If you’ve been following PC News for the past few years, you’d have noticed that Intel has been lagging behind its competition in AMD’s Ryzen family of desktop processors. Not only did Ryzen completely outperform Intel in every way with their 3000 Series, but since the launch of the 5000 Series in late 2020, Intel hasn’t had much to show that could compete. Today, however, Intel changes the landscape by launching their 11th Gen “Rocket Lake” desktop processors including the Intel Core i9 11900K.
We’ve been lucky enough to try out the top of the stack, their Intel Core i9 11900K, a successor to the 10th Gen series following intel’s tick-tock method of releasing two generations of CPUs on the same socket – LGA1200. On top of the existing 10th Gen Processors, Intel added support for PCIe 4.0 Graphics cards and NVMe Storage allowing for higher transfer speeds on newer generation SSDs.
To put the CPU through its paces we’ve put together a test bench consisting of a Core i9 11900K, Z590 Aorus Pro AX Motherboard, 32GB Aorus DDR4 RAM running at 3200MHz (16-18-18-38), 1TB Sabrent PCIe 4.0 NVMe, Cooler Master H500 ARGB Chassis and 750W Cooler Master PSU. Before we take a look at how this CPU performs, let us see how it stacks up against the competition in AMDs 3000 Series and 5000 Series CPUs.
Looking at the specifications of the i9-11900K above, it doesn’t exactly stand out from the crowd. Compared to the Ryzen 7 5800X the i9 has a lower Base Clock, less L3 Cache, fewer PCIe Lanes as well as a higher price and TDP, likely caused by it being created on the older 14-nanometer fab. One thing it does have going for it however is a significantly higher Boost Clock, sitting well above the rest at 5.3GHz. With this in mind, let’s take a look at how the CPU performs in some synthetic benchmarks.
After running Cinebench R23’s Single-Core test it’s clear that Intel has finally leapfrogged AMD with its i9-11900K, outperforming the 3000 series by a considerable margin, and being in line with the AMD 5000 Series, just passing the higher-priced Ryzen 9 5900X by 2 points. It is worth noting that Intel is likely only able to do this due to its massive Boost Clocks which come with the disadvantage of a higher power draw and likely heat output in your system.
Cinebench R23’s Multi-Core test shows similar results, with the i9-11900K squeezed between the Ryzen 7 5800X and Ryzen 9 3900X. While some may see it as quite a disappointment that the Core i9 is losing to the 3000 Series Ryzen 9, Intel is beating out the Ryzen 7 5800X which has the same 8 Core 16 Thread configuration.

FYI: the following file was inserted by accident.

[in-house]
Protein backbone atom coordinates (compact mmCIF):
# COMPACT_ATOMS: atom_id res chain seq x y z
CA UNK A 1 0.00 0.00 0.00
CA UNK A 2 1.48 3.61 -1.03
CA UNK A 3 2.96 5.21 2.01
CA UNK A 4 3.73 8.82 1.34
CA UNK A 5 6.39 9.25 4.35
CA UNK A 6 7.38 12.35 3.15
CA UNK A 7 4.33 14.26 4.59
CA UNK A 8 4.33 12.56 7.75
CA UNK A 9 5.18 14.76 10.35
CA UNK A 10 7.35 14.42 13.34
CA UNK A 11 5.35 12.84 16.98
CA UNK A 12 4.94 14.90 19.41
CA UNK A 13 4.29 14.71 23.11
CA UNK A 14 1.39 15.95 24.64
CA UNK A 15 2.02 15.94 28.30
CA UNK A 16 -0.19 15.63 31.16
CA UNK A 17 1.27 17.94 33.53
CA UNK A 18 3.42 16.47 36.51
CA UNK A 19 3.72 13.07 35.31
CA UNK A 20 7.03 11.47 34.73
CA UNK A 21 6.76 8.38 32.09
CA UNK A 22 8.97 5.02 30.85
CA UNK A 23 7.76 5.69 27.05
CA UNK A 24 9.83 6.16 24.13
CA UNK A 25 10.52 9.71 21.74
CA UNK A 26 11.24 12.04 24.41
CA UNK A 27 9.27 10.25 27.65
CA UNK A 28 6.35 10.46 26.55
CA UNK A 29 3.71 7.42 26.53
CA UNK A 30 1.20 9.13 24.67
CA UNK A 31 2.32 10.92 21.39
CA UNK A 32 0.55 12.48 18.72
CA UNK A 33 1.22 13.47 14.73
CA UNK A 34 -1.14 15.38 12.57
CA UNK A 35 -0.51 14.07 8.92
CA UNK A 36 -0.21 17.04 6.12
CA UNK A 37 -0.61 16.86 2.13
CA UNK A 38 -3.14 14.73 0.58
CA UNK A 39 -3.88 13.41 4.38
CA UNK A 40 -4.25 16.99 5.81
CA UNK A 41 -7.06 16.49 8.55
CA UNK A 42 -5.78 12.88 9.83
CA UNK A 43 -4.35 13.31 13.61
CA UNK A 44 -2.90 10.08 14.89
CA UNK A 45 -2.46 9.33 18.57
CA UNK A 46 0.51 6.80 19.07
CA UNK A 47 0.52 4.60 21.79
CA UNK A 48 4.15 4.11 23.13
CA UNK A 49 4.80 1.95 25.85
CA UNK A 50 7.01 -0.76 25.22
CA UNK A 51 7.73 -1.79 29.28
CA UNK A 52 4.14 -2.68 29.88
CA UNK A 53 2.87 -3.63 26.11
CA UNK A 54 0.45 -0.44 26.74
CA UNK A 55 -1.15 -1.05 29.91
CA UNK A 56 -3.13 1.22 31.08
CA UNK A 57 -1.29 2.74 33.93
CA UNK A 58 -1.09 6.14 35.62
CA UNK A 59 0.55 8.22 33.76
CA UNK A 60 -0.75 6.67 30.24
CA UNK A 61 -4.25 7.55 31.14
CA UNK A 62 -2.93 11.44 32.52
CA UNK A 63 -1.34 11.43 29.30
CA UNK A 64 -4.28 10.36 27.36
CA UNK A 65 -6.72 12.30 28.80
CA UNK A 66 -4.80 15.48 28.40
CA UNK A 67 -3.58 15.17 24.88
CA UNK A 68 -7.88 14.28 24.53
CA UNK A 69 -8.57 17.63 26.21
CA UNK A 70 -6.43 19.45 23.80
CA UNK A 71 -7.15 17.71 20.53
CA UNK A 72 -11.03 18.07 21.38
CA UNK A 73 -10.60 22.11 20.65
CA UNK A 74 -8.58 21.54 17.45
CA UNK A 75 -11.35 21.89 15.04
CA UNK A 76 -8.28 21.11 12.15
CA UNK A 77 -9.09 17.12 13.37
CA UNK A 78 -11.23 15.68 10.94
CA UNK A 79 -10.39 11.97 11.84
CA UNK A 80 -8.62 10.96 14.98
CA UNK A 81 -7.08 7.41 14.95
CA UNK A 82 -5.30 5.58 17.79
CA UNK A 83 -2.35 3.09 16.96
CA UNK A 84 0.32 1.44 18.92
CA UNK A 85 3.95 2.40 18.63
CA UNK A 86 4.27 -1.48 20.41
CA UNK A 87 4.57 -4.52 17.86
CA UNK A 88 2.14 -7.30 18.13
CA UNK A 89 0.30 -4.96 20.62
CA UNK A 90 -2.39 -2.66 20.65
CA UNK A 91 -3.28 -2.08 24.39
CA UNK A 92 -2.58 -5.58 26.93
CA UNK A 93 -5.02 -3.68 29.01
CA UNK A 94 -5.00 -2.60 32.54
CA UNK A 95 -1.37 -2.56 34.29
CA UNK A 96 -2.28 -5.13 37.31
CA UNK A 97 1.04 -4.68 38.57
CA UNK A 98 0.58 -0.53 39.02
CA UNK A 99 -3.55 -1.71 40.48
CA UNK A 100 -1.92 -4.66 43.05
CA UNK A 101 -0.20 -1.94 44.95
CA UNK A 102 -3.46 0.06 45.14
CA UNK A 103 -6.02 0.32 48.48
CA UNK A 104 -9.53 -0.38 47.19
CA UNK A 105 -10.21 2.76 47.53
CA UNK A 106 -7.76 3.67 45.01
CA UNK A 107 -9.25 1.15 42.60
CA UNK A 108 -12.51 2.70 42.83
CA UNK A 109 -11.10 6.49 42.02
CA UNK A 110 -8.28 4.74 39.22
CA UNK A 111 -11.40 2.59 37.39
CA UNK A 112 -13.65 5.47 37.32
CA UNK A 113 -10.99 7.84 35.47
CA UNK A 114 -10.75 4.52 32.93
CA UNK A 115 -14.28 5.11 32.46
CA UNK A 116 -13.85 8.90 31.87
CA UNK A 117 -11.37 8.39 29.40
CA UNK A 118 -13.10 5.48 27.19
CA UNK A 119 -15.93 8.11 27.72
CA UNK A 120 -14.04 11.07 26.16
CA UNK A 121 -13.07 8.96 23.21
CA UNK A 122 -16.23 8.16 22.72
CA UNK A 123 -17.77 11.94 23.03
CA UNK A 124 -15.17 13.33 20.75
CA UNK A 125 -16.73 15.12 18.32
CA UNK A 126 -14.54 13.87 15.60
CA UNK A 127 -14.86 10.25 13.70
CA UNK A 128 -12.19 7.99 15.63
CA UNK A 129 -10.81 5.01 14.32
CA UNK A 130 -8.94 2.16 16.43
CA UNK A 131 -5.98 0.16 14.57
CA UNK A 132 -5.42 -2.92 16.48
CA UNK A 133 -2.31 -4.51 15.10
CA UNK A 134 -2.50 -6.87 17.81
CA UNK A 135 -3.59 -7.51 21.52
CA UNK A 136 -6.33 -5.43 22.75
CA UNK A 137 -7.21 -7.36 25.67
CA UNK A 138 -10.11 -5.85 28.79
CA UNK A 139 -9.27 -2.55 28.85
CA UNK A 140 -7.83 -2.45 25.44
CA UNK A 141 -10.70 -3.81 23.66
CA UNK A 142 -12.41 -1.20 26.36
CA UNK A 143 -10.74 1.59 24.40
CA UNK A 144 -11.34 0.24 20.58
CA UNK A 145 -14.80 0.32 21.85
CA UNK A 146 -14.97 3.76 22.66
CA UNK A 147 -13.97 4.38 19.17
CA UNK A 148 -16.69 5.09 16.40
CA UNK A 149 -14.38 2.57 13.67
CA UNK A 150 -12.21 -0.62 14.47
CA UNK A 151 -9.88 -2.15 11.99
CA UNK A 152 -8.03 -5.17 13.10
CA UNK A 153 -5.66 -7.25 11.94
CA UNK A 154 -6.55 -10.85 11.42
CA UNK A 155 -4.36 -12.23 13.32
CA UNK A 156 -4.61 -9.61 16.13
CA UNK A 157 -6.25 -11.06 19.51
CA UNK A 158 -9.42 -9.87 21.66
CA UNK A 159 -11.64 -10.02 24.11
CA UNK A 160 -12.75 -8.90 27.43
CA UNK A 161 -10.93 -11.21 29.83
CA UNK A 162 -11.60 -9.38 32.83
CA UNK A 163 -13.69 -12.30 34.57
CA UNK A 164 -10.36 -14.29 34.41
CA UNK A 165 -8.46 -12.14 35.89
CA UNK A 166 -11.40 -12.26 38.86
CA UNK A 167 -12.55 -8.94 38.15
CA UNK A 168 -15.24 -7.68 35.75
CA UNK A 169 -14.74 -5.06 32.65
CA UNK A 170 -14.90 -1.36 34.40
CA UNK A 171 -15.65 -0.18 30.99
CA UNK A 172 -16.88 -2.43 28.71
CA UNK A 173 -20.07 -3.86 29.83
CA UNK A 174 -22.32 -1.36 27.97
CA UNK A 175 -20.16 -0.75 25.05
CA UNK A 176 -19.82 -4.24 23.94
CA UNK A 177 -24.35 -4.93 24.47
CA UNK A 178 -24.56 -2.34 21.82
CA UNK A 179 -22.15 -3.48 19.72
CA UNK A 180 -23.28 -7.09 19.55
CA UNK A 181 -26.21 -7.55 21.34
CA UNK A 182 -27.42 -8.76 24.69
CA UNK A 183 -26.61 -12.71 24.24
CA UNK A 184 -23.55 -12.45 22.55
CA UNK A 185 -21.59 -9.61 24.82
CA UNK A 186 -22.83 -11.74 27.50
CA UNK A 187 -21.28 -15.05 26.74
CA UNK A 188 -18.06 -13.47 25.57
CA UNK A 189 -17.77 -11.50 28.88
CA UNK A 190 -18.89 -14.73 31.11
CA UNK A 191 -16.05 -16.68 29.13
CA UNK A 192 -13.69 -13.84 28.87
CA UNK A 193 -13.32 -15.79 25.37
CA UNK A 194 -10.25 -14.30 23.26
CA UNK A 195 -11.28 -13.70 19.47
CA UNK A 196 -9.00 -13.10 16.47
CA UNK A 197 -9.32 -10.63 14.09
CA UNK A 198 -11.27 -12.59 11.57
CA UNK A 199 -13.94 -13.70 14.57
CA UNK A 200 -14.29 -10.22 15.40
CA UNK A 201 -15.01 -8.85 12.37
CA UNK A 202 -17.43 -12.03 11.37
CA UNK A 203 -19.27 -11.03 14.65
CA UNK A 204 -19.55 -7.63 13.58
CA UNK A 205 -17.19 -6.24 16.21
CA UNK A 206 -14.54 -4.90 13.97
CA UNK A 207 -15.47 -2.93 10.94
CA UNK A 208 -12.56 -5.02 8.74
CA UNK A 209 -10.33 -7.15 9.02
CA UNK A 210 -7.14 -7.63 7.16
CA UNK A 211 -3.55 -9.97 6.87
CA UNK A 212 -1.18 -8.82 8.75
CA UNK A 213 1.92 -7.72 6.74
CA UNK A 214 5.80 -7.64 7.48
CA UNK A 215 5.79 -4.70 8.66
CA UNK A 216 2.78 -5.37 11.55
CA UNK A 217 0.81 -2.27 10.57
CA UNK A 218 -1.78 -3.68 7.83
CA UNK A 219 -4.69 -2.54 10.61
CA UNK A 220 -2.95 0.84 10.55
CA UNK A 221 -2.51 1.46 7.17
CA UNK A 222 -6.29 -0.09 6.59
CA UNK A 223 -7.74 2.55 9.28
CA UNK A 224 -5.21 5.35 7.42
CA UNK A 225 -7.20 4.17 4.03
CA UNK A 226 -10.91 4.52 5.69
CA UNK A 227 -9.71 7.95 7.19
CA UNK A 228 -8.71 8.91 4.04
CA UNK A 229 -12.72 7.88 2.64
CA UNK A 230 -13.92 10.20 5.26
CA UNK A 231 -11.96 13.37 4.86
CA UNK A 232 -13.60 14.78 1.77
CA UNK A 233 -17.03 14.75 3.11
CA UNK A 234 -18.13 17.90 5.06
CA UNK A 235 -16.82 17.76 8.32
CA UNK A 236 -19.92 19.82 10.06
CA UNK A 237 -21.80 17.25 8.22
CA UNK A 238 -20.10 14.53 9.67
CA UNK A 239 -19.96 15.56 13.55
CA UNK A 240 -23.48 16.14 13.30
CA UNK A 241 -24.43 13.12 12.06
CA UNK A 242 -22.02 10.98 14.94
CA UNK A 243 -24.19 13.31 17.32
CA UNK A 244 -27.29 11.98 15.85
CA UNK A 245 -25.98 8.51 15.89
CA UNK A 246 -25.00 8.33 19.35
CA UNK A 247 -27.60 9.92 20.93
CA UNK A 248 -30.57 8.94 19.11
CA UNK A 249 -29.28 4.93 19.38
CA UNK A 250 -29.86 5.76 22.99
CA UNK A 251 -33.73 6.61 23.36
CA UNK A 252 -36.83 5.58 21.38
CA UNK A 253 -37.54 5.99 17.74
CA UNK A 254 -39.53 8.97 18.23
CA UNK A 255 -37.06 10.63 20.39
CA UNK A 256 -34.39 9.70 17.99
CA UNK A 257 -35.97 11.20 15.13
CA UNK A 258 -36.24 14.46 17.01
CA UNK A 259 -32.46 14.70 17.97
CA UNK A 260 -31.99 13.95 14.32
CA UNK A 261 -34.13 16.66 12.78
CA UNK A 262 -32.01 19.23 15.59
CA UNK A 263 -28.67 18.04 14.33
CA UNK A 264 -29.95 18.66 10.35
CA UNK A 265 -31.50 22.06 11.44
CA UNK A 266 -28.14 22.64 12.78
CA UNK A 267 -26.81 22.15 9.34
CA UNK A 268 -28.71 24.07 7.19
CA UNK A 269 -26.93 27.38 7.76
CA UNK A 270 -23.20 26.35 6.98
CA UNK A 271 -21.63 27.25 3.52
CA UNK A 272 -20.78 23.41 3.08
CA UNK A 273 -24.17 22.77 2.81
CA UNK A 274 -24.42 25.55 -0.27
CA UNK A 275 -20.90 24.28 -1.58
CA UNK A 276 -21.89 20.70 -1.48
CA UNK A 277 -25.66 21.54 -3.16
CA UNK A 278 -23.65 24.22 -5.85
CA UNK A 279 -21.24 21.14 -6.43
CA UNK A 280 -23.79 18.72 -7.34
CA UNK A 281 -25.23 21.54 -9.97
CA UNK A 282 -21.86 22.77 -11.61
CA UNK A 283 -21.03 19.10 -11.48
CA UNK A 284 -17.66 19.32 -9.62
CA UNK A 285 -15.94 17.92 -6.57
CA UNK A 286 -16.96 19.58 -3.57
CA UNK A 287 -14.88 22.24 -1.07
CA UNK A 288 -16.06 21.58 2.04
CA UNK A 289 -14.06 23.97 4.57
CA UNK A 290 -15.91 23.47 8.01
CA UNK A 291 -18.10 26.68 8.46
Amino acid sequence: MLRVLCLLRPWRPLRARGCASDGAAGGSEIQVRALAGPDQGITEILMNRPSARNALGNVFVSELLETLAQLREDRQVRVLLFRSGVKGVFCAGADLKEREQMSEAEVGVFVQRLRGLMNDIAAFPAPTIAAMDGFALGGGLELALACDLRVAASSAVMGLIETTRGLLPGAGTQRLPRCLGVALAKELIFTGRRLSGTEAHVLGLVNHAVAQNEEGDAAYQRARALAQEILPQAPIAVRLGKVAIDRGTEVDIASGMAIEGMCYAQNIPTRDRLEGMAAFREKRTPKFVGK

While the i9-11900K isn’t nearly slow by any means in Multi-Core performance, it is quite sad that a customer’s expectation of an i9 would be to compete somewhat with a Ryzen 9. In addition, some professional users might be better off buying a Ryzen 9 to speed up their workflow.
To find out how intel achieved the scores above, we dove in a bit deeper to take a look at the frequencies and power draw of the CPU while benchmarking.
Looking at the graphs above it’s clear that Intel has squeezed out the last bit of performance left on its 14nm node. While it is able to maintain a solid 4.7GHz on all cores at stock, as well as generally stay at 5.3GHz in single-threaded workloads, it’s only able to achieve this by drawing a considerably higher wattage than any CPU we have ever tested.
Multi-Core loads push the CPU at an average of about 175W and single-threaded workloads see the CPU running above the rated “125W TDP” that intel advertised. This is quite concerning when you look at the Ryzen 9 Processors having up to double the core count while still pulling in lower power draw.
With processors such as the Apple M1 (also an 8 Core Processor) only pulling about 25W and with the climate of the world being at its historic worst, we’d hope to see intel take sustainability a bit more seriously and rectify this in their next release of processors in the near future.
While we’ve only had this processor for a few days and were unable to do extensive tests on its gaming performance. We tested out 3DMark Time Spy, which uses a game engine and should show a more realistic scenario of how this CPU performs when paired with a new GPU in AAA titles.
The results show us an impressive score as the i9-11900K pushes past everything but the 12 Core 24 Thread Ryzen 9 5900X. It’s clear that Intel’s new tag line of “Designed to Game“ wasn’t just for show, and intel did everything in its power to deliver an extremely fast processor. As it stands the Core i9-11900K is by far the “best” 8 Core processor that money can buy.
Intel Core i9 11900K Verdict
We planned to do more gaming tests in the future, but due to the current lack of stock on high-end graphics cards, a follow up review might take us more time than anticipated. In the meantime, we’re very impressed by the Intel Core i9 11900K and if pricing and availability in your region puts the CPU between a Ryzen 7 5800X and Ryzen 9 5900X then we wholeheartedly recommend you pick it up before stock likely instantly disappears.
The Intel Core i9-11900K was provided by Intel Taiwan in partnership with Gigabyte for Review Purposes.
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